Substantially all restructuring activities initiated in 2011 were completed by December 31, 2011. The Company expects substantially all cash payments associated with remaining termination benefits will be paid during 2012. The table below summarizes the accrual balance and utilization by type of restructuring cost associated with the 2011 actions ($ in millions):

 

     Balance as of
December 31, 2011
     Paid/
Settled
    Balance as of
March 30, 2012
 

Restructuring Charges:

       

Employee severance and related

   $ 116.7       $ (52.6   $ 64.1   

Facility exit and related

     7.5         (3.2     4.3   
  

 

 

    

 

 

   

 

 

 

Total restructuring

   $ 124.2       $ (55.8   $ 68.4   
  

 

 

    

 

 

   

 

 

 

NOTE 12. SEGMENT INFORMATION

The Company operates and reports its results in five separate business segments consisting of the Test & Measurement; Environmental; Life Sciences & Diagnostics; Dental; and Industrial Technologies segments. The Company’s equity in earnings of the Apex joint venture is shown separately in the Company’s segment disclosures. There has been no material change in total assets or liabilities by segment since December 31, 2011, except for the sale of the ASI and KEO businesses from the Industrial Technologies segment in January and February 2012, respectively.

Segment results are shown below ($ in millions):

 

     Sales      Operating Profit  
     Three Months Ended      Three Months Ended  
     March 30,
2012
     April 1,
2011
     March 30,
2012
    April 1,
2011
 

Test & Measurement

   $ 846.4       $ 830.5       $ 191.6      $ 172.2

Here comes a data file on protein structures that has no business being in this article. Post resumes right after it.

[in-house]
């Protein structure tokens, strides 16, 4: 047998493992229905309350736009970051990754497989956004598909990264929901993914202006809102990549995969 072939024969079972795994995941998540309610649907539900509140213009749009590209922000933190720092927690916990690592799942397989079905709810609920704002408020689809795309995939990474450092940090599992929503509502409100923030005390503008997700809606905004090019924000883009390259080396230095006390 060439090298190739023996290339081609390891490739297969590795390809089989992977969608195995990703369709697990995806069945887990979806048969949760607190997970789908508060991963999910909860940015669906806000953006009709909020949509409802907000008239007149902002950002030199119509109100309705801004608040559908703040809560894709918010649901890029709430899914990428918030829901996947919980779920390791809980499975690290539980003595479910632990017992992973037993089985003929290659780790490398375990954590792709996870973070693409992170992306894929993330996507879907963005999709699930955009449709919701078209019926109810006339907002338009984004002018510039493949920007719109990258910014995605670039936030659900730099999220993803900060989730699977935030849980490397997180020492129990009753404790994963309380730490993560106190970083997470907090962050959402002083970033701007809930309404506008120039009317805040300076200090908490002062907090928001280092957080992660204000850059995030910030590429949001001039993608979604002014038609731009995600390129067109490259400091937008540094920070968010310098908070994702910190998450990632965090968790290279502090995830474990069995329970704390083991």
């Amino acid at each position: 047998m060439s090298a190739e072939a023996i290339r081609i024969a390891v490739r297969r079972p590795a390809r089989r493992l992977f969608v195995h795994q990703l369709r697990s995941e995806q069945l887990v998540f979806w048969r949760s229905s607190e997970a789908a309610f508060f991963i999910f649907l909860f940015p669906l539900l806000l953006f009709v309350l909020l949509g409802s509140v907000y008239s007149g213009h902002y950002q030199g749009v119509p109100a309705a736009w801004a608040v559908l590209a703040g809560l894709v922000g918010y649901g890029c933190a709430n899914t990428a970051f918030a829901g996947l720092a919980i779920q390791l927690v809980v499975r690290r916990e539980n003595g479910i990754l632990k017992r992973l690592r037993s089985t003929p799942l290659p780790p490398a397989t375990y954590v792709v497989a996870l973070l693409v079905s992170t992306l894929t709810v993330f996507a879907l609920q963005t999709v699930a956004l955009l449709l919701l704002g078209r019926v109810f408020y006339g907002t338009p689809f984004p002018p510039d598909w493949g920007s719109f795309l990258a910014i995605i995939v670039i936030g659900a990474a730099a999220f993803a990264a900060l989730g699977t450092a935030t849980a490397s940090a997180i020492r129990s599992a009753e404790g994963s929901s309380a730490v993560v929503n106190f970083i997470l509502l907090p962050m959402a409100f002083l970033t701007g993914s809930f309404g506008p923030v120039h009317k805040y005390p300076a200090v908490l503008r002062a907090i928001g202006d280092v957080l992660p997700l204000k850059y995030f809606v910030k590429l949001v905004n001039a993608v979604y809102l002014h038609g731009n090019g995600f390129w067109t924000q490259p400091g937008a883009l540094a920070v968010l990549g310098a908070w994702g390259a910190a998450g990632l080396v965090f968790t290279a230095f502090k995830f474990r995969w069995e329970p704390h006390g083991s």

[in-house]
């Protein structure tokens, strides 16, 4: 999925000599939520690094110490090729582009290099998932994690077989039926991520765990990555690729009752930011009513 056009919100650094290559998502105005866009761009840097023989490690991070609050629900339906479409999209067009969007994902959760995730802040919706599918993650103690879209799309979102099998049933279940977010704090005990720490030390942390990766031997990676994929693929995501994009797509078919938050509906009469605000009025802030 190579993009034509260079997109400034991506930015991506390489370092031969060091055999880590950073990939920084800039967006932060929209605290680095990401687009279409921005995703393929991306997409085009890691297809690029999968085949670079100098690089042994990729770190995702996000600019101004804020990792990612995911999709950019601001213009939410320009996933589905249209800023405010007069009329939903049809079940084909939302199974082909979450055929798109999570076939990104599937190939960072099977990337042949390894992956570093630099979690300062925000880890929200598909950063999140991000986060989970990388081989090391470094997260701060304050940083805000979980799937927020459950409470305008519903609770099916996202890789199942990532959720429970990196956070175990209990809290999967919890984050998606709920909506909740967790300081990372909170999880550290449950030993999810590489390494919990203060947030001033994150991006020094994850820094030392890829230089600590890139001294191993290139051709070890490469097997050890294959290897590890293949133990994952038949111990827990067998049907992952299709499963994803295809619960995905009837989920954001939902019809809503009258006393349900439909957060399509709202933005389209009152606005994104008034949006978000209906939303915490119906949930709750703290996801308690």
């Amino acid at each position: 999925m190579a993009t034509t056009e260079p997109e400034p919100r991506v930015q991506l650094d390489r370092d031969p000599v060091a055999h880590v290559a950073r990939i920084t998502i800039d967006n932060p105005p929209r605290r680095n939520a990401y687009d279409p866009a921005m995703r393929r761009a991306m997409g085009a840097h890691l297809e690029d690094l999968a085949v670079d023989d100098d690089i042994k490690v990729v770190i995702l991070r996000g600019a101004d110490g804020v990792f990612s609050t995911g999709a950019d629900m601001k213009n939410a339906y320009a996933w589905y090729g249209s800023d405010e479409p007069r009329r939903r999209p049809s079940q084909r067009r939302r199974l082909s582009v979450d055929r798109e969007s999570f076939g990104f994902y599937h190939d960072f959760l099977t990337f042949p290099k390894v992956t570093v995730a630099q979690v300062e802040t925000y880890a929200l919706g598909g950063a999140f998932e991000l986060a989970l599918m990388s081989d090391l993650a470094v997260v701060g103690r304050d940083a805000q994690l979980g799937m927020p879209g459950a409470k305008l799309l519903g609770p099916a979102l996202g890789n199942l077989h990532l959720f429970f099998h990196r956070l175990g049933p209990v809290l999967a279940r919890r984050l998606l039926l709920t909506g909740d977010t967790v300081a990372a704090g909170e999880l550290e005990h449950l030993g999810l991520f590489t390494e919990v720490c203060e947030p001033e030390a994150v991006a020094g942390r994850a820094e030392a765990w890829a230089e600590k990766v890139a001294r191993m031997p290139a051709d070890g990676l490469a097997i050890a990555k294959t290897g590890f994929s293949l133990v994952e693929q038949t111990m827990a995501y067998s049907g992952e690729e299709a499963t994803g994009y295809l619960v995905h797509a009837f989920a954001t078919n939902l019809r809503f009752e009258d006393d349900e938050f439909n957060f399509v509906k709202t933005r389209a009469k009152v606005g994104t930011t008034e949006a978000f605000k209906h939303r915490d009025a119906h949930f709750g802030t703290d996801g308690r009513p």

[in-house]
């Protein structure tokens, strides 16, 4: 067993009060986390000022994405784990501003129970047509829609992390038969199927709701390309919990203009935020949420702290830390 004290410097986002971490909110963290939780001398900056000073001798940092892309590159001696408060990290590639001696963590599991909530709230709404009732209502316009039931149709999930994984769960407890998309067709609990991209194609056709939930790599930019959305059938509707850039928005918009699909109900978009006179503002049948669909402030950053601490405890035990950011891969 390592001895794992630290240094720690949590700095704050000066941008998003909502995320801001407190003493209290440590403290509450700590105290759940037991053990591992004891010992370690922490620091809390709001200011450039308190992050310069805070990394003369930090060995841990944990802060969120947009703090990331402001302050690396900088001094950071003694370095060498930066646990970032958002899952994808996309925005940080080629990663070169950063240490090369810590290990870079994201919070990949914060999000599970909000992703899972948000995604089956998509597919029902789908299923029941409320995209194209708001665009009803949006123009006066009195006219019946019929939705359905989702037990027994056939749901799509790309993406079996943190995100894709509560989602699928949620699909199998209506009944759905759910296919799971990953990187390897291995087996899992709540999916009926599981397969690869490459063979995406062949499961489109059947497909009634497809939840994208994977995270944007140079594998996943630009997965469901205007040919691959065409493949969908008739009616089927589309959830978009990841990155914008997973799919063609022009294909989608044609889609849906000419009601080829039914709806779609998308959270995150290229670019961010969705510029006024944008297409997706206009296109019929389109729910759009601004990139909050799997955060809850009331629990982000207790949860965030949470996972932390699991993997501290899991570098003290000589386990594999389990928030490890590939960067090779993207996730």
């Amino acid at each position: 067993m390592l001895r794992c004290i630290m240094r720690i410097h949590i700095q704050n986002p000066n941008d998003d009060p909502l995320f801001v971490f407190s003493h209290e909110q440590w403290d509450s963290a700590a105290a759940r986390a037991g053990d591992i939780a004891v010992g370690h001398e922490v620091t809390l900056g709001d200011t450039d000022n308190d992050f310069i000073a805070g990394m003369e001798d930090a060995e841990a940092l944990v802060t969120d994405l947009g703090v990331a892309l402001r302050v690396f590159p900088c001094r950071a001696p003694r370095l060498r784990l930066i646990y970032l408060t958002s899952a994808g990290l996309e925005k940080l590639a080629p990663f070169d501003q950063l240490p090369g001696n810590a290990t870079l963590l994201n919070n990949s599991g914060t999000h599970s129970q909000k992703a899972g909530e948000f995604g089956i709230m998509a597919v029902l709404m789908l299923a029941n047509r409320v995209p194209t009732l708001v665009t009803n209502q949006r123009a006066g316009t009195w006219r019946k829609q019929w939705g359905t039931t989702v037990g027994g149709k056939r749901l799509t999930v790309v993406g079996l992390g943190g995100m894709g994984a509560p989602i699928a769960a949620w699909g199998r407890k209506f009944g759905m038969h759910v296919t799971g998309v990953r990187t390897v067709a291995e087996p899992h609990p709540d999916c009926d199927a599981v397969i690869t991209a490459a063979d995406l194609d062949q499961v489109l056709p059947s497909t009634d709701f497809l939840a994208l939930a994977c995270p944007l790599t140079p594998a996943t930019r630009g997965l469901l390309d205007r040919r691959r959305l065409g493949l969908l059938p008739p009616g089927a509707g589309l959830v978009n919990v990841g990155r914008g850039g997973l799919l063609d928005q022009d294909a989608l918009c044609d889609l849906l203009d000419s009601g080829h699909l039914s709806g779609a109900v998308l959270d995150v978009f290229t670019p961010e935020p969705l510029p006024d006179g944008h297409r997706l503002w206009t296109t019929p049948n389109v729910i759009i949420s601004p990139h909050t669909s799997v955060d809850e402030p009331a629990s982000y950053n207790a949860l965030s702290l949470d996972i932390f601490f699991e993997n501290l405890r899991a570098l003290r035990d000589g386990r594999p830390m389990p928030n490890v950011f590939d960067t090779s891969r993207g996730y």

Environmental

     694.6         668.0         129.1        128.9   

Life Sciences & Diagnostics

     1,545.9         626.6         205.9        90.4   

Dental

     464.7         463.5         58.9        49.5   

Industrial Technologies

     764.6         703.6         157.8        155.8   

Equity method earnings of Apex joint venture

     —           —           14.3        14.5   

Other

     —           —           (22.7     (26.5
  

 

 

    

 

 

    

 

 

   

 

 

 
   $ 4,316.2       $ 3,292.2       $ 734.9      $ 584.8   
  

 

 

    

 

 

    

 

 

   

 

 

 

 

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ITEM 2. MANAGEMENT’S DISCUSSION AND ANALYSIS OF FINANCIAL CONDITION AND RESULTS OF OPERATIONS

Management’s Discussion and Analysis of Financial Condition and Results of Operations (“MD&A”) is designed to provide a reader of Danaher Corporation’s (“Danaher”, the “Company”, “we”, “us” or “our”) financial statements with a narrative from the perspective of Company management. The Company’s MD&A is divided into four main sections:

 

   

Information Relating to Forward-Looking Statements

 

   

Overview

 

   

Results of Operations

 

   

Liquidity and Capital Resources

You should read this discussion along with Management’s Discussion and Analysis of Financial Condition and Results of Operations and the Company’s audited financial statements as of and for the year ended December 31, 2011 and notes thereto, included in the Company’s 2011 Annual Report on Form 10-K, and our Consolidated Condensed Financial Statements and related Notes as of March 30, 2012.

INFORMATION RELATING TO FORWARD-LOOKING STATEMENTS